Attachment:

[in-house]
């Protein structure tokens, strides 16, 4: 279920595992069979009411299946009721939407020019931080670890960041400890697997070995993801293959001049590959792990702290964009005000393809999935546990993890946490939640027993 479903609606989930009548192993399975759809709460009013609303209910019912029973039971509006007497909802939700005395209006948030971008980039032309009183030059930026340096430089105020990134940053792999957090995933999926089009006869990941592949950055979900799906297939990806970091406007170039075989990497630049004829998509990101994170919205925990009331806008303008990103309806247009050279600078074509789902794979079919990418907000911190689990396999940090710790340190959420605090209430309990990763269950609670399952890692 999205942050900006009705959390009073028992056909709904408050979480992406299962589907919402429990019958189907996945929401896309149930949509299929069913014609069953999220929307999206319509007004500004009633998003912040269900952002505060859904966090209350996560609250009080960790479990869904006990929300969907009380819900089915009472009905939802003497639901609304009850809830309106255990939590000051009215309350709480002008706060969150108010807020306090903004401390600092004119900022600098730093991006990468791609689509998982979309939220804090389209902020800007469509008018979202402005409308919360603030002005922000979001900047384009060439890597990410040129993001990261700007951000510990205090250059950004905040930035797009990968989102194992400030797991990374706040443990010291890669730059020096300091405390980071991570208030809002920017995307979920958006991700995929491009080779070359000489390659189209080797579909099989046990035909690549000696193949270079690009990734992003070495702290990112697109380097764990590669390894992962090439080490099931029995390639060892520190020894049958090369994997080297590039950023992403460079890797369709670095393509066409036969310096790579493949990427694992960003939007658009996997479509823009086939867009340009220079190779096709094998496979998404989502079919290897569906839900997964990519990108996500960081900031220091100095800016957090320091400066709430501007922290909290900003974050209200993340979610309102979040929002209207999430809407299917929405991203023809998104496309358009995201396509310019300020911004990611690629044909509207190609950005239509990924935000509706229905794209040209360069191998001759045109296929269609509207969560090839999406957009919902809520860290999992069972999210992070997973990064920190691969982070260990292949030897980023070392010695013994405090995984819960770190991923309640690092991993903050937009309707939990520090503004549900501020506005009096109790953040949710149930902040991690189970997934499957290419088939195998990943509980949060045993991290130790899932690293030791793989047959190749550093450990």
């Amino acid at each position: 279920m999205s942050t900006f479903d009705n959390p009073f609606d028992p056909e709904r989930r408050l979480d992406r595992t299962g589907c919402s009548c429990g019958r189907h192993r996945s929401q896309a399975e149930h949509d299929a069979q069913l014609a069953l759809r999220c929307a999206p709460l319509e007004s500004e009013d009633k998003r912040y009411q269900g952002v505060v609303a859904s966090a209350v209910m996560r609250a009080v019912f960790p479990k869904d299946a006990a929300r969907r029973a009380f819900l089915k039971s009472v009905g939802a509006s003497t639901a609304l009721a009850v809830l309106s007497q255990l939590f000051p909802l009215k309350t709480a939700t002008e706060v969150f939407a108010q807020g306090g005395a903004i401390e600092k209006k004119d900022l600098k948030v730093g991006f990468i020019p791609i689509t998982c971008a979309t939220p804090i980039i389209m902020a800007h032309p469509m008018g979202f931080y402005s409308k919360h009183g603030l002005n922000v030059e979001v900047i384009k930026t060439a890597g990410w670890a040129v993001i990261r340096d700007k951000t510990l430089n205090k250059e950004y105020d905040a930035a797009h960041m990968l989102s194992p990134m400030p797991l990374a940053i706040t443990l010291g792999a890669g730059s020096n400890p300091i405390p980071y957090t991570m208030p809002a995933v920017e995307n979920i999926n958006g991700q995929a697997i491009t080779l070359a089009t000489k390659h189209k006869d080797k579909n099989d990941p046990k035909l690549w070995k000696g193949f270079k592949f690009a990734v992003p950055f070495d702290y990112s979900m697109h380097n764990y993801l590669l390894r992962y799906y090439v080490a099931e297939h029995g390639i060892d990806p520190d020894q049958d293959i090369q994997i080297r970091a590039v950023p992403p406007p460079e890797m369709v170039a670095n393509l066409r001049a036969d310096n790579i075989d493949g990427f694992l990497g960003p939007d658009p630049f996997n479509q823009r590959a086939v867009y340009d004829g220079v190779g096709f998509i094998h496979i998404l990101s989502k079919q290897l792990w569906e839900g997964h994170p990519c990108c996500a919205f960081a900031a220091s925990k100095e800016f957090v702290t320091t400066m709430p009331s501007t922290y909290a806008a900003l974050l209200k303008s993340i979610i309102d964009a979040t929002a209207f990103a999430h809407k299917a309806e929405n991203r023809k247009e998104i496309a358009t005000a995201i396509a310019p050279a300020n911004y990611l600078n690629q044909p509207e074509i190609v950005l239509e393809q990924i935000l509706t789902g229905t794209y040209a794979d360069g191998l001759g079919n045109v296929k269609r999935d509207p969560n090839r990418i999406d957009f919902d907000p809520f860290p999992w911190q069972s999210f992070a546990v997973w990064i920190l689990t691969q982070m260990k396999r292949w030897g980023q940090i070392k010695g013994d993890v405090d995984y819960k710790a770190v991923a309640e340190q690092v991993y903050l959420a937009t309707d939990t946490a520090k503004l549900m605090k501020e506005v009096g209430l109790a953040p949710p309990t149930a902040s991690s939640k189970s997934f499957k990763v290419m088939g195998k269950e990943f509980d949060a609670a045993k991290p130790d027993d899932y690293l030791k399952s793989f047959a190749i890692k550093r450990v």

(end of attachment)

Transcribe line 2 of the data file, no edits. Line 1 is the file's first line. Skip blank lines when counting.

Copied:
């Protein structure tokens, strides 16, 4: 279920595992069979009411299946009721939407020019931080670890960041400890697997070995993801293959001049590959792990702290964009005000393809999935546990993890946490939640027993 479903609606989930009548192993399975759809709460009013609303209910019912029973039971509006007497909802939700005395209006948030971008980039032309009183030059930026340096430089105020990134940053792999957090995933999926089009006869990941592949950055979900799906297939990806970091406007170039075989990497630049004829998509990101994170919205925990009331806008303008990103309806247009050279600078074509789902794979079919990418907000911190689990396999940090710790340190959420605090209430309990990763269950609670399952890692 999205942050900006009705959390009073028992056909709904408050979480992406299962589907919402429990019958189907996945929401896309149930949509299929069913014609069953999220929307999206319509007004500004009633998003912040269900952002505060859904966090209350996560609250009080960790479990869904006990929300969907009380819900089915009472009905939802003497639901609304009850809830309106255990939590000051009215309350709480002008706060969150108010807020306090903004401390600092004119900022600098730093991006990468791609689509998982979309939220804090389209902020800007469509008018979202402005409308919360603030002005922000979001900047384009060439890597990410040129993001990261700007951000510990205090250059950004905040930035797009990968989102194992400030797991990374706040443990010291890669730059020096300091405390980071991570208030809002920017995307979920958006991700995929491009080779070359000489390659189209080797579909099989046990035909690549000696193949270079690009990734992003070495702290990112697109380097764990590669390894992962090439080490099931029995390639060892520190020894049958090369994997080297590039950023992403460079890797369709670095393509066409036969310096790579493949990427694992960003939007658009996997479509823009086939867009340009220079190779096709094998496979998404989502079919290897569906839900997964990519990108996500960081900031220091100095800016957090320091400066709430501007922290909290900003974050209200993340979610309102979040929002209207999430809407299917929405991203023809998104496309358009995201396509310019300020911004990611690629044909509207190609950005239509990924935000509706229905794209040209360069191998001759045109296929269609509207969560090839999406957009919902809520860290999992069972999210992070997973990064920190691969982070260990292949030897980023070392010695013994405090995984819960770190991923309640690092991993903050937009309707939990520090503004549900501020506005009096109790953040949710149930902040991690189970997934499957290419088939195998990943509980949060045993991290130790899932690293030791793989047959190749550093450990």